In the past few months I have visited 28 cities, speaking at more than 40 different events, not only connected to the release of my book Christ in Crisis: Why We Need to Reclaim Jesus, but as a way of ministering to the Sojourners community around the country.
At Sojourners we have had a long relationship with the word “community.” It can mean many things, but it’s a phrase we cling to as part of our calling. A theme that we hear from so many people is that Sojourners helps them feel connected to a community of people of faith who care about social justice. As one attendee at a talk I gave in St. Louis said to me, “Sometimes I feel so alone in my concerns about how Christianity is being used and abused. Even in my own church, there are those who don’t understand my point of view. Sojourners helps me feel a sense of community. I came here feeling weighed down and discouraged, but am leaving with a renewed sense of hope and purpose.”
Our dedication as Christians is to never lose hope, even in the face of adversity. We are instructed over and over in the scriptures to be persistent and not to let fear control us.
In a reflection on John 17:13-23, I once wrote:
The power of the Christian life is joy and hope in the face of discontinuity. The churches have never accepted this easily. Endless theologies have been constructed to ease the discontinuity, to reduce the conflict, to find some accommodation between Christ and the world, to affirm the world on its own terms, to find our hope in the world after all and to secure a more comfortable place in it.
Let me repeat that again for emphasis:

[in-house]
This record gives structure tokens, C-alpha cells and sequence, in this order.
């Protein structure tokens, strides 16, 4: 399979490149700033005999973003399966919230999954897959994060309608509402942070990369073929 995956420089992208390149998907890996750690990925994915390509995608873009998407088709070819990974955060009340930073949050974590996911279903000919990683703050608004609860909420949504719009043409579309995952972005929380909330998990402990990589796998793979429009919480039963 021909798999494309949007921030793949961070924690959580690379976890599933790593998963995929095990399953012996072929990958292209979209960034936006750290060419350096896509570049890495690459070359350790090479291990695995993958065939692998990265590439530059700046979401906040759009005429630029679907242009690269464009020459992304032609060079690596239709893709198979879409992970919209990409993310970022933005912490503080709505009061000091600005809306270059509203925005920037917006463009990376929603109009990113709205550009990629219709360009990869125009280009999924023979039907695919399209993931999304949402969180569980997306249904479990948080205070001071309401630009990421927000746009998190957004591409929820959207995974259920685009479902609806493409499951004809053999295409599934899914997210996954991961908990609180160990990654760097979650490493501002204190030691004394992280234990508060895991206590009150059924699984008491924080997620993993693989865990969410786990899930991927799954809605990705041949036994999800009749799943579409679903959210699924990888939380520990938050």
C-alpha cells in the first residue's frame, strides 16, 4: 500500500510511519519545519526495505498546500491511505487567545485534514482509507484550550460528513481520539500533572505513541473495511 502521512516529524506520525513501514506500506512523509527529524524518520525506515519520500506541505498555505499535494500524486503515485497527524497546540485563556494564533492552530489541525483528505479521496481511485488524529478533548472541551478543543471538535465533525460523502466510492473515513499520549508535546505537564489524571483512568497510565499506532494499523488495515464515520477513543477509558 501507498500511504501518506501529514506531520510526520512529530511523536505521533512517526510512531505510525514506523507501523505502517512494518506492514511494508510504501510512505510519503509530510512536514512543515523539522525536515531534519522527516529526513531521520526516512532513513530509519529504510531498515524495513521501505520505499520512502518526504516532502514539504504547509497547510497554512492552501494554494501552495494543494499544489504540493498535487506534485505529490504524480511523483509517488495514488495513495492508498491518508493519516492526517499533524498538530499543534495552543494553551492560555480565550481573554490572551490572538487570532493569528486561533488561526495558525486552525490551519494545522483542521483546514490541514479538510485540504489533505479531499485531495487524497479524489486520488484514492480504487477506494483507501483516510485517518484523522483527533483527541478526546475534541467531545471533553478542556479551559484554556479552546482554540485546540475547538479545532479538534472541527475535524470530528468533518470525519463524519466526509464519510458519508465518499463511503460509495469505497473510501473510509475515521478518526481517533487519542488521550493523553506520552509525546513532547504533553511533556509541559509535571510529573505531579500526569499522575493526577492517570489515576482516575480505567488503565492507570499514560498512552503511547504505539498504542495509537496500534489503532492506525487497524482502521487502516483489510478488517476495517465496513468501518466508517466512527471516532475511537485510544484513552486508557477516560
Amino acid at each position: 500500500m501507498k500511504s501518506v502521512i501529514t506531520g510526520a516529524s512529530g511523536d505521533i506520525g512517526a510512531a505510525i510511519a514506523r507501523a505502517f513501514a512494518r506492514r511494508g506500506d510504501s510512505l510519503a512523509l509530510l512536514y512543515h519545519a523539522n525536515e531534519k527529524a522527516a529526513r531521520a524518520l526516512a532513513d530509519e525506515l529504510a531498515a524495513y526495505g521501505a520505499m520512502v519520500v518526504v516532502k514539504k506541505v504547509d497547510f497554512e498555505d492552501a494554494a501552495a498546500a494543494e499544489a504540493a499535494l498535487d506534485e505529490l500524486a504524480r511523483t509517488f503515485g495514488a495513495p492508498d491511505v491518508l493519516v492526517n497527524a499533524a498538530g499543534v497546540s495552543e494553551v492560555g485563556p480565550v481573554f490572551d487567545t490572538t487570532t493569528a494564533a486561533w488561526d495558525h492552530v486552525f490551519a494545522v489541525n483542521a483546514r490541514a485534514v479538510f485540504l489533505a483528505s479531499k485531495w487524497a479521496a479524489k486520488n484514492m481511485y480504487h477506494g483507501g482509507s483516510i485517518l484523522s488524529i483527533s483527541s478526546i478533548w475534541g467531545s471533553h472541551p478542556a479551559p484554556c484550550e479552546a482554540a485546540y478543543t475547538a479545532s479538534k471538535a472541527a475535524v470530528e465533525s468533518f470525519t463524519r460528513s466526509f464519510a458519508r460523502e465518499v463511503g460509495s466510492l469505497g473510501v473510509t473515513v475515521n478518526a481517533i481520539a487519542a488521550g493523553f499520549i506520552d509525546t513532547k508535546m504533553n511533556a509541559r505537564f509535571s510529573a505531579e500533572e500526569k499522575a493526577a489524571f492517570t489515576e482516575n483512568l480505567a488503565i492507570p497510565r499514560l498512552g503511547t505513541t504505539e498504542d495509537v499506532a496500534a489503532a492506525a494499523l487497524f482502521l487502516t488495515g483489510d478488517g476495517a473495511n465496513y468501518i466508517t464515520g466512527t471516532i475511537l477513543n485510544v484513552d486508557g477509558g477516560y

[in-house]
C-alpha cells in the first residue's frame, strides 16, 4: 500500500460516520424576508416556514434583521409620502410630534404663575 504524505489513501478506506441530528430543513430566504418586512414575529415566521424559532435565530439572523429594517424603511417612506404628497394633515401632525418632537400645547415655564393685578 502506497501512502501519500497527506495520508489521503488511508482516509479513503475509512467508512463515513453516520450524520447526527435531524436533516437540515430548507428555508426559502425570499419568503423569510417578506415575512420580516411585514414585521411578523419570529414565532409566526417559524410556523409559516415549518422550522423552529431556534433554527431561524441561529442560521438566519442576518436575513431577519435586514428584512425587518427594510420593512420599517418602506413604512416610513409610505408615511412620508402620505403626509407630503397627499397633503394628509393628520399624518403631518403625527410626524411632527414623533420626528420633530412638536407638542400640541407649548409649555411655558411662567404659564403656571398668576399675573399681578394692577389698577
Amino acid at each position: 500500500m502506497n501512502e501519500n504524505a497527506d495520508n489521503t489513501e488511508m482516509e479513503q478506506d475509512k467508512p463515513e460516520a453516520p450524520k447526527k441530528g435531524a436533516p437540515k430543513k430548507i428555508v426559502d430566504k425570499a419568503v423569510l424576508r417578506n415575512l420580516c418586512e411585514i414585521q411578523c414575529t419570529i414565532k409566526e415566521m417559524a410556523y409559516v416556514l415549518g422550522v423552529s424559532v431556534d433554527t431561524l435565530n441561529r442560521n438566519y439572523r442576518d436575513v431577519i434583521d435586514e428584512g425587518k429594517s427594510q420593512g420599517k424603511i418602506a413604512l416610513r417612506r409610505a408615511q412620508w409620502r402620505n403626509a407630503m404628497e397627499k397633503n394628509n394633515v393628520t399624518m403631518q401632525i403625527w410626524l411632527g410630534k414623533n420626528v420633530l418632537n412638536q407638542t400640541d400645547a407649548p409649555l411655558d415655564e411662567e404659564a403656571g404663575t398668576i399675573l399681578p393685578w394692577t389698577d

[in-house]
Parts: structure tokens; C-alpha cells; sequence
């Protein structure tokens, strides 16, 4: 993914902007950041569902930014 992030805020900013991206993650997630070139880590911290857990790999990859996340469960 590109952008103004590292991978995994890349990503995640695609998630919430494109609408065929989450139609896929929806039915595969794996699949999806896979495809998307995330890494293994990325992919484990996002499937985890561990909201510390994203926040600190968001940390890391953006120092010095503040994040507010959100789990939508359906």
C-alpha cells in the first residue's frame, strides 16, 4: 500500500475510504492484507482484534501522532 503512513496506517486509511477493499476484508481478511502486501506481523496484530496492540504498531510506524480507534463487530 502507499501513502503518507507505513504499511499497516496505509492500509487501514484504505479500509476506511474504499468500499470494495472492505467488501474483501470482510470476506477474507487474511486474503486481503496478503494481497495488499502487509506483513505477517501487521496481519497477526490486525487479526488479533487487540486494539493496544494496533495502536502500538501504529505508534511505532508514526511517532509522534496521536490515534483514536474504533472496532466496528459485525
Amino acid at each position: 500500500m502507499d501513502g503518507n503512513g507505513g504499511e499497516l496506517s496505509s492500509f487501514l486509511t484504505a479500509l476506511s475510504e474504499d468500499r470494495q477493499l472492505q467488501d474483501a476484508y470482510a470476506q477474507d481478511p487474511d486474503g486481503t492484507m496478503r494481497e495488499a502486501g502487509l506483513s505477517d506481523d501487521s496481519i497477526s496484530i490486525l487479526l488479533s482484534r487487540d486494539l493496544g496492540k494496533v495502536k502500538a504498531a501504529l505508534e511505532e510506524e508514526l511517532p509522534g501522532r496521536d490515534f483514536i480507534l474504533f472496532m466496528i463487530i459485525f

The power of the Christian life is joy and hope in the face of discontinuity.
Does that resonate with you? It did with many Sojourners magazine readers when it was originally published in May 1978. This is as true today, as it was then.
Sojourners has spent the entirety of our nearly 50-year history dedicated to speaking prophetic truth in the name of social, racial, gender, and environmental justice. Our desire is not only to expose the conflicts between the gospel and the world that must be made clear in our day, but also to provide for a whole way of life that demonstrates the meaning of being a faithful follower of Jesus.
In the past year, we have nurtured communities around the world through writing, speaking, and standing alongside a diversity of faithful witnesses: helping to reunite families at the border, giving testimony to Congress on the impact of climate change, convening faith leaders at our annual Summit and in our new training program for pastors, and standing up for the virtue of truth in a society that blatantly refuses to acknowledge it.
Woven throughout is our commitment to building bridges with people at various places along their faith journey. I watched with thanksgiving as the editors of Christianity Today stood with resolve in their call for the removal of a president whose words and actions stand in opposition to the kingdom of God we are all working to bring about on earth as it is in Heaven. I have believed that the evangelical Religious Right would rise and fall with Donald Trump. Now I am hopeful that the courage of CT in calling for a national conversation can distinguish a true and morally balanced evangelical witness in politics from the Religious Right’s morally blind support of Trump.
We are a community, building a movement to create a more loving and inclusive world, as Jesus taught us in word and deed. Will you join us?